Question, “What’s a bleed?” Alright, who knows…I’ve been in the printing business for 40 years. Who knows where that term came from but what it is, if the printing goes off the edge of the sheet of paper, right? The image goes off the edge of sheet of paper, that’s called “bleed”, OK? And they talk about…you know, “We need an 1/8-inch bleed.” What that is, it’s to compensate for the equipment, OK, at the printing company that they’re…they can vary,
Chapter 8: The Printing Process
Offset printing, you know, again, a word a lot of people have heard, OK? It’s traditional printing, OK? It is what I started at in like 1969, offset printing. The idea behind offset printing is that the first book is very expensive but they get real cheap after that, OK? So the first book is a make ready.
How about if my books are late? Can I get money back? OK, I can’t tell you how many times I’ve heard that question over the years. The answer’s no, OK? There’s no…the government used to try to do that years ago when I first started out.
The question is about what happens if I don’t catch an error on a proof, a printing proof and the answer is…I mean you’re the publisher.
Question I get a lot is, “What kind of proof am I going to see and how close are you going to…is the final going to match the proof?” And again, I’ve been doing this, you know, 40 years and this is another evolving, changing thing. In general, your proofs today are significantly better than what they were even 10 years ago and the press that it’s going to finally print on comes very close to matching the proof, OK
Digital printing. I talked a little bit about POD, that print-on-demand a little while ago. Digital printing, really, what it does, it images one book at a time, OK? And the digital press…unlike the offset press where you have that big make ready and your amortizing over, you know, a bunch of books, the digital press, every single book that comes off that press can either be the same or is…or can be different.
OK, people ask, you know, “What cover paper should I use?” OK, generally speaking, I say, you know, we try to stick with the standard. The standard is 10 point. Remember what I was talking before about 50 pound. What’s 10 point? OK, 10 point is…it’s a caliber.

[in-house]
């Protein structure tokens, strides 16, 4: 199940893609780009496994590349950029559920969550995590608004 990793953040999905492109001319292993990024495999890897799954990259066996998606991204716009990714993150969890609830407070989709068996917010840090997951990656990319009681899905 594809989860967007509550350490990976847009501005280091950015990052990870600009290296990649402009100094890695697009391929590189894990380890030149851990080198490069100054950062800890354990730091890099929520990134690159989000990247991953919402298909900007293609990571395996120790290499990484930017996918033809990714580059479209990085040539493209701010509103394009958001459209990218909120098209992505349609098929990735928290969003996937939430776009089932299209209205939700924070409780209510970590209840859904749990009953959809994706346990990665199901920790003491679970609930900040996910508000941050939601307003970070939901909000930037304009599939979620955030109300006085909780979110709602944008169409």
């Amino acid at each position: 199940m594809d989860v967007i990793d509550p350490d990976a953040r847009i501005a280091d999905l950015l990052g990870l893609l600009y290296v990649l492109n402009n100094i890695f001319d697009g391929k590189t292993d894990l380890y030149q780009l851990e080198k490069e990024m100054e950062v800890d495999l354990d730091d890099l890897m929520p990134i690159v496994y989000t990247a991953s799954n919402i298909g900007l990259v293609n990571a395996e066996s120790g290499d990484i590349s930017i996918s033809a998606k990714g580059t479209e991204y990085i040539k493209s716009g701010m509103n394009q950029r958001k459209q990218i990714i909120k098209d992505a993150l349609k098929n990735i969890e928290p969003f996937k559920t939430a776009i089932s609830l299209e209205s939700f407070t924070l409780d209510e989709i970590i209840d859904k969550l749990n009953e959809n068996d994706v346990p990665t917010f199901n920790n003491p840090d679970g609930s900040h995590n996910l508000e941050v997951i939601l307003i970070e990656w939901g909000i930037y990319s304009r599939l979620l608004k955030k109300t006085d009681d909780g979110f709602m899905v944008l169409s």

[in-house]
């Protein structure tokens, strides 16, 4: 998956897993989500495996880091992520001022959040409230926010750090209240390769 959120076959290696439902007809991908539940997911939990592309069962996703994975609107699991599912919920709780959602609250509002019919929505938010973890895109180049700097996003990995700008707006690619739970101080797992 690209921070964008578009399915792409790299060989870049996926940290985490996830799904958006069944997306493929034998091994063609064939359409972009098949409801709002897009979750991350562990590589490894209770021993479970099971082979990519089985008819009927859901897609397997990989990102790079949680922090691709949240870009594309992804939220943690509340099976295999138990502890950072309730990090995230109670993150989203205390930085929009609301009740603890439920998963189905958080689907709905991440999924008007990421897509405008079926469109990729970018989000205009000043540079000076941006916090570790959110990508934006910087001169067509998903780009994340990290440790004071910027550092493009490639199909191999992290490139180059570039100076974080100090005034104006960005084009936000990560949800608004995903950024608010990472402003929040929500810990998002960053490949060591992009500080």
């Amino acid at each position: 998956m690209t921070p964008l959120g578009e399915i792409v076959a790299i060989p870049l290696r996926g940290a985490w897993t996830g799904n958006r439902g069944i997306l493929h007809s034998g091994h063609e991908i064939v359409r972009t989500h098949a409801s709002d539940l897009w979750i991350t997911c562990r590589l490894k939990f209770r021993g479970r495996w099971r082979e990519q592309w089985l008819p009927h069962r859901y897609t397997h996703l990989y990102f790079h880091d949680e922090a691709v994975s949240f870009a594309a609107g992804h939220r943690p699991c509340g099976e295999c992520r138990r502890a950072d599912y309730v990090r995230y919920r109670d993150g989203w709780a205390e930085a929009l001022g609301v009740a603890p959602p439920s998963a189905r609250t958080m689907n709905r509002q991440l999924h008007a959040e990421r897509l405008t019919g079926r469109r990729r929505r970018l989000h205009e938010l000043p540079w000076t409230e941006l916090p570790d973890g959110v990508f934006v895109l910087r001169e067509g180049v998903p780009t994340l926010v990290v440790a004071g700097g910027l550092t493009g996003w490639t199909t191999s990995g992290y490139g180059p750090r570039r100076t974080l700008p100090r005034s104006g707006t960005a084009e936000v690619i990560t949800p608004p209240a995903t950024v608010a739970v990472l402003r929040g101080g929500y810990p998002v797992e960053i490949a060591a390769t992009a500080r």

What kind of binding should I use? OK, normally, with a, you know, traditional publisher that come out…you know, the rule of thumb is they come out with a hardcover book first, let it run then come out with a paperback and then, you know, whatever.
Four color process, OK, that’s a term you hear for…to describe how the printing…you know, printing of covers and you also hear it as, you know, children’s books, OK, illustrated children’s book that they’re printing four color and people say, “Oh, I got a lot more colors than that.” Generally, you know, everything is printed up out of four colors and the four colors are all CMYK, OK?
I get asked a lot about the quality difference between digital printing and offset printing and this is something that’s come…I can’t tell you how far it’s come over the last like 10, 15 years. I mean there used to be a big difference, OK, and you’d have a lot of decisions, you know, do I dare print digital? Because it basically look like glorified copy shop.
I get asked the question, “Why am I paying for…” You know, “I bought 1,000 books and you delivered 1,050. You know, why do I have to pay for the extras?” Well, that, you know, is back…again, you flip the sheet over that they’ll trade customs on the printer and you’re signing the contract…
Is white a color? It is a tricky one, yeah. No, white’s not a color, OK? It’s…generally, people, you know, they think of the paper, right? As, you know, being part of the image and making up, you know, a color. It’s not, OK? You don’t count that at all. “I got five colors. OK, it’s really got this, you know, and white’s one of them.” White…actually, if you have, say, a black page with reverse type word, it’s white. That’s not white ink. That’s the white of the paper shining through the black ink. OK, so, you know, long story short, white, no, it’s not a color.
Question I get a lot is, “What kind of proof am I going to see and how close are you going to…is the final going to match the proof?” And again, I’ve been doing this, you know, 40 years and this is another evolving, changing thing. In general, your proofs today are significantly better than what they were even 10 years ago and the press that it’s going to finally print on comes very close to matching the proof, OK?
Text paper, now, that’s something…if I live to be 100 years old, I won’t understand exactly why we do what we do here in the US as far as paper’s concerned.
How many books should I print? Now that’s a question I’m asked like all the time and first, I mean, you know, the obvious question is, you know…you want to print as many…you want to print one less than you can sell, right? But the problem is you have no idea how many you’re going to sell, OK.
Let’s talk a little bit about Trade Customs, OK? It’s come down to, you know, you’re to print buying, all part of that process now, OK? Any printer that gives you a price, if you flip the quote over, it’s going to be a whole list of Trade Customs.
What is print-on-demand? Everybody, that’s a word that’s been bantered about for the last probably, what, 10, 15 years, so print-on-demand.
I get asked a lot, “Why can’t I just go ahead and do this first run at the local printer? You know, I got a guy like down the street,” and generally speaking, I mean there’s like 35,000…I think it maybe even be down to 25,000 printers in the United States.
Ron Pramschufer: This is Ron Pramschufer and welcome to Publishing Basics Radio where weekly we try to help you navigate the self-publishing mind field. Now Kirby, I’ve never seen so much confusion over a simple phrase, “print on demand.”